Collective conversion would have put an end to the private appropriation of wealth, in a context in which the ideal of the Kingdom of God stood as the paradigm from which to act to implement the ideal of justice on earth, creating a community in which each human being would be free to manifest his or her own capacities: “Blessed are the poor in spirit: for theirs is the kingdom of heaven. Blessed are the meek: for they shall possess the land. Blessed are they that mourn: for they shall be comforted. Blessed are they that hunger and thirst after justice: for they shall have their fill” (Mt 5:3-6). The words with which Jesus explains to his chosen ones the reward of the Kingdom of God are well known: “For I was hungry, and you gave me to eat; I was thirsty, and you gave me to drink; I was a stranger, and you took me in: Naked, and you covered me: sick, and you visited me: I was in prison, and you came to me. Then shall the just answer him, saying: Lord, when did we see thee hungry, and fed thee; thirsty, and gave thee drink? And when did we see thee a stranger, and took thee in? or naked, and covered thee? Or when did we see thee sick or in prison, and came to thee? And the king answering, shall say to them: Amen I say to you, as long as you did it to one of these my least brethren, you did it to me” (Mt 25:35-40).

In its “hot current” the Christian message, with its reference to the βασιλεία τῶν οὐρανῶν, does not resolve the transcendent into the immanent, but proposes a modification of the latter so that it corresponds to and is consistent with the former. This is the reading key to understanding the system of the Scienza nuova of Giambattista Vico, who, criticizing the exclusively geometrizing conception of the concept of raison in Descartes and counterposing to it a conception of truth as knowledge of human history (verum ipsum factum), maintains God as the supreme instance of good and evil in history: in the absence of this transcendent instance, external to the simple temporal flow of events, the only criterion for knowing and evaluating historical events would coincide with the success or failure of historical agents. In such a way that it would be reduced to an absolute historicism that would lead to nihilistic relativism. Thus, for example, it is precisely this—following Del Noce’s diagnosis—what has determined the “suicide” of a good part of Marxism, which historicistically passed to an integral adherence to the market world.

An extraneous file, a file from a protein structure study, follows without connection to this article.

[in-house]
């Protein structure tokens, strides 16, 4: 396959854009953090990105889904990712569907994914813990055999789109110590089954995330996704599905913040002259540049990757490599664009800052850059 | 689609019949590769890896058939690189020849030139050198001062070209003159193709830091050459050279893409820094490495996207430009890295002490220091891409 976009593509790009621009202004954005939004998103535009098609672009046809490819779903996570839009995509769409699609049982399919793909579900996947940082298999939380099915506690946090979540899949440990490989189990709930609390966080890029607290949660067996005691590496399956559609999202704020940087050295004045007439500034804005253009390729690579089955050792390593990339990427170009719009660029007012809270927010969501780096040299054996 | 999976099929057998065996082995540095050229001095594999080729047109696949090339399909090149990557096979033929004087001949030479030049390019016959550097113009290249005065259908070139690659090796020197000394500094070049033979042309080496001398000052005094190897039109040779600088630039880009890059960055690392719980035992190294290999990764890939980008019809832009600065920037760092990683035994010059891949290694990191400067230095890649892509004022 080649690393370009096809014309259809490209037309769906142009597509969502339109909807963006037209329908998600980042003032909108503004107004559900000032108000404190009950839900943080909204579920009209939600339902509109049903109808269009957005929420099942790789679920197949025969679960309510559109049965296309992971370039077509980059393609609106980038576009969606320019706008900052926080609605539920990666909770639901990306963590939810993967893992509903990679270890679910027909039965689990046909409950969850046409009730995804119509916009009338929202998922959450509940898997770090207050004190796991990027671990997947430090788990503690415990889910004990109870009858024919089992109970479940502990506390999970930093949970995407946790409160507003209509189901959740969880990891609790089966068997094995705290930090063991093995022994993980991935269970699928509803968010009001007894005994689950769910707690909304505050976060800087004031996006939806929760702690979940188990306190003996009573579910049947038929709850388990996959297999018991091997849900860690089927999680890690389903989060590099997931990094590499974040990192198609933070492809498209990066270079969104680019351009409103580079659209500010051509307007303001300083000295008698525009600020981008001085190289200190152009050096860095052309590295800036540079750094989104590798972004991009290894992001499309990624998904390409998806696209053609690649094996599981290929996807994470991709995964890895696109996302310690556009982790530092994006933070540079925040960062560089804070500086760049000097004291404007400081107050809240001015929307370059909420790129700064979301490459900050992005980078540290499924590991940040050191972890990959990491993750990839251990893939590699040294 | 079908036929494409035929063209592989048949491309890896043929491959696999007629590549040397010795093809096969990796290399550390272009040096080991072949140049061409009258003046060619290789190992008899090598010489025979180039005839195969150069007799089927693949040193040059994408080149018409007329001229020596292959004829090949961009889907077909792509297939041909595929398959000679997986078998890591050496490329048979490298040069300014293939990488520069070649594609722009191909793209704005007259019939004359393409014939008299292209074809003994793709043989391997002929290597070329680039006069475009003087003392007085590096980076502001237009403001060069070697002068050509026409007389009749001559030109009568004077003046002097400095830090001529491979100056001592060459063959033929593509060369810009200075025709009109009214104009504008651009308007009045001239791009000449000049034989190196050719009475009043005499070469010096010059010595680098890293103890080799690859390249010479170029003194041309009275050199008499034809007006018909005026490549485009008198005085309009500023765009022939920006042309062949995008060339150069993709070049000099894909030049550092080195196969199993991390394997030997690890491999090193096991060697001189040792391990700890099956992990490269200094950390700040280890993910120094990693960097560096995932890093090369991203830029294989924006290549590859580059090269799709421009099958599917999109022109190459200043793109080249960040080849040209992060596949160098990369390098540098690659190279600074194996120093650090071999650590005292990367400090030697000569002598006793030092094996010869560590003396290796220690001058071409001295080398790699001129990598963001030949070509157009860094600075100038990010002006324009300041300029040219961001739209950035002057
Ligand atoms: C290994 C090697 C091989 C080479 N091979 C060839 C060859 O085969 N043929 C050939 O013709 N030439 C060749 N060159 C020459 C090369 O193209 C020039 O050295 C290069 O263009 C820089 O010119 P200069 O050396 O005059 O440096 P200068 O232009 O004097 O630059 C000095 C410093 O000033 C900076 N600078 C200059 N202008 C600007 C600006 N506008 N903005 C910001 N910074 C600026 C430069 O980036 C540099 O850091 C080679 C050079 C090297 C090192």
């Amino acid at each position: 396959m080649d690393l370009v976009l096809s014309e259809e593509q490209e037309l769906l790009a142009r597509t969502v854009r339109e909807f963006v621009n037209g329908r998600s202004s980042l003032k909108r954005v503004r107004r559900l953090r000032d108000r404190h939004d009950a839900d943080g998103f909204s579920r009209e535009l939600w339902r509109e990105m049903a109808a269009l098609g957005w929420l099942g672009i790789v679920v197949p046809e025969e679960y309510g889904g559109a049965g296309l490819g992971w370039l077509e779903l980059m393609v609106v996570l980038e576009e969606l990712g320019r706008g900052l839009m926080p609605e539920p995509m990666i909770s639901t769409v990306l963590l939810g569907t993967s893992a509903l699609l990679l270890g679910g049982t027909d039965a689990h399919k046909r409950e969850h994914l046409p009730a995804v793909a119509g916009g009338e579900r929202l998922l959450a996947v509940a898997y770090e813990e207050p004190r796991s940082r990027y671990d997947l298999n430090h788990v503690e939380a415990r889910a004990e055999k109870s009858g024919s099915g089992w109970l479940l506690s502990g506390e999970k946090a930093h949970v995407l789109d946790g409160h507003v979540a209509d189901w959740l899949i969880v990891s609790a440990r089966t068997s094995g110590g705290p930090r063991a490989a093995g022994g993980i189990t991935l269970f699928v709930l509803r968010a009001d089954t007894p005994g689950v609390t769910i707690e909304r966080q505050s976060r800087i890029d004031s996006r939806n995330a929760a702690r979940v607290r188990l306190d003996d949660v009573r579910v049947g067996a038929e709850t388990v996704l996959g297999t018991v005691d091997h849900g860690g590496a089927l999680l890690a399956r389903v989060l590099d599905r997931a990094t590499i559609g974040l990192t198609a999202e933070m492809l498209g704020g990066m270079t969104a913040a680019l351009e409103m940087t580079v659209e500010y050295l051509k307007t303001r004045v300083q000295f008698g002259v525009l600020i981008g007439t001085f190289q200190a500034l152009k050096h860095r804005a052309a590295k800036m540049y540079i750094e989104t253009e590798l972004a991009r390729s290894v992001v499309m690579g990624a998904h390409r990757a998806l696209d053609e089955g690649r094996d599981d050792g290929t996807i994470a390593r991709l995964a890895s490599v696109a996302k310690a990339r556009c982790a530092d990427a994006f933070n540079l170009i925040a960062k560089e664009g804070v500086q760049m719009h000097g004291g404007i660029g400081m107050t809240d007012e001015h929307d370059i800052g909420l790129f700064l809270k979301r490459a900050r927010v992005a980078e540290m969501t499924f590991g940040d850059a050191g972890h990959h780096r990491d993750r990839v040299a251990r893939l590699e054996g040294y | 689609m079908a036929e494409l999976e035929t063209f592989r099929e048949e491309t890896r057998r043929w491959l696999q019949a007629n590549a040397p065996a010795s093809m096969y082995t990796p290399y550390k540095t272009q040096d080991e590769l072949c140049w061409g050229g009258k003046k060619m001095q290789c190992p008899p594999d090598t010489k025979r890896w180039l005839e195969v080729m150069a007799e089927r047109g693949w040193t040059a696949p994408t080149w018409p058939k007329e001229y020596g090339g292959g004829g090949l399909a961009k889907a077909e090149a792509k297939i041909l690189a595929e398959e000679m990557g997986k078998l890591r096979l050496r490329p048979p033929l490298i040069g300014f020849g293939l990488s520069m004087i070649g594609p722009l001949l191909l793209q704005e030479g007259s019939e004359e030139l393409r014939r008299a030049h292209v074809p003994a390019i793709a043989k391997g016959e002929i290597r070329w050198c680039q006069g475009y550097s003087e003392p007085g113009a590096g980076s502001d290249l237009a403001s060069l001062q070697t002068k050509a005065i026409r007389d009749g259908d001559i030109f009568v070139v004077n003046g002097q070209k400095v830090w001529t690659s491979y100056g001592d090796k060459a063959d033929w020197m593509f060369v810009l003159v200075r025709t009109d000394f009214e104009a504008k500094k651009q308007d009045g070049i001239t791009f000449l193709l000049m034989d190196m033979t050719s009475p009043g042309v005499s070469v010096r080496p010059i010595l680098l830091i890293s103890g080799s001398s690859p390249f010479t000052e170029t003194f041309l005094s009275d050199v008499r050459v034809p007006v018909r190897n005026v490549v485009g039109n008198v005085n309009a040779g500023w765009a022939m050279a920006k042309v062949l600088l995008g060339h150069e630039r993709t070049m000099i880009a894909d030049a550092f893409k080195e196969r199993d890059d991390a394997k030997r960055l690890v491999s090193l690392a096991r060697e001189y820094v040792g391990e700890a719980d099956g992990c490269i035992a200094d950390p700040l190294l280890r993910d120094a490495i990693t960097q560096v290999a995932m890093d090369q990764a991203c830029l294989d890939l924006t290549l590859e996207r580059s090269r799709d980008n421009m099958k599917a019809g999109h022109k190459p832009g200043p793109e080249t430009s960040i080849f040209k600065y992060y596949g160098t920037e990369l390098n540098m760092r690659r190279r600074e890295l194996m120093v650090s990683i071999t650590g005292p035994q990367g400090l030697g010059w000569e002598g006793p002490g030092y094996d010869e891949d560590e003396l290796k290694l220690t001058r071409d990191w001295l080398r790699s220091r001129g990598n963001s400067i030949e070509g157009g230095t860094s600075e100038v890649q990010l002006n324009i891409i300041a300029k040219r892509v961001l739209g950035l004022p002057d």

In this regard, it should not be forgotten that ἐκκλησία (ekklesía), before becoming the name of the Church, was for the Greeks the communal “assembly” and, as such, referred to an unmistakably social element, in which even the original Christian communities expressly recognized themselves: “And all they that believed, were together, and had all things common. Their possessions and goods they sold, and divided them to all, according as every one had need” (Acts 2:44-45). Among the constitutive elements of the Church of the origins, therefore, a very central place is occupied not only by adherence to the magisterium of the Apostles, but also to “communion” (κοινωνία) and to the equitable breaking of bread. There is a patent call to the communitarian dimension, by virtue of which the distinction between rich and poor is annulled, and everything is common among believers, who recognize themselves equal in the fact that they are all children of God. In his Apologeticum (39:7), Tertullian recounts how the attention and assistance of Christians towards the needy and the weak aroused a deep sense of wonder and amazed the pagans.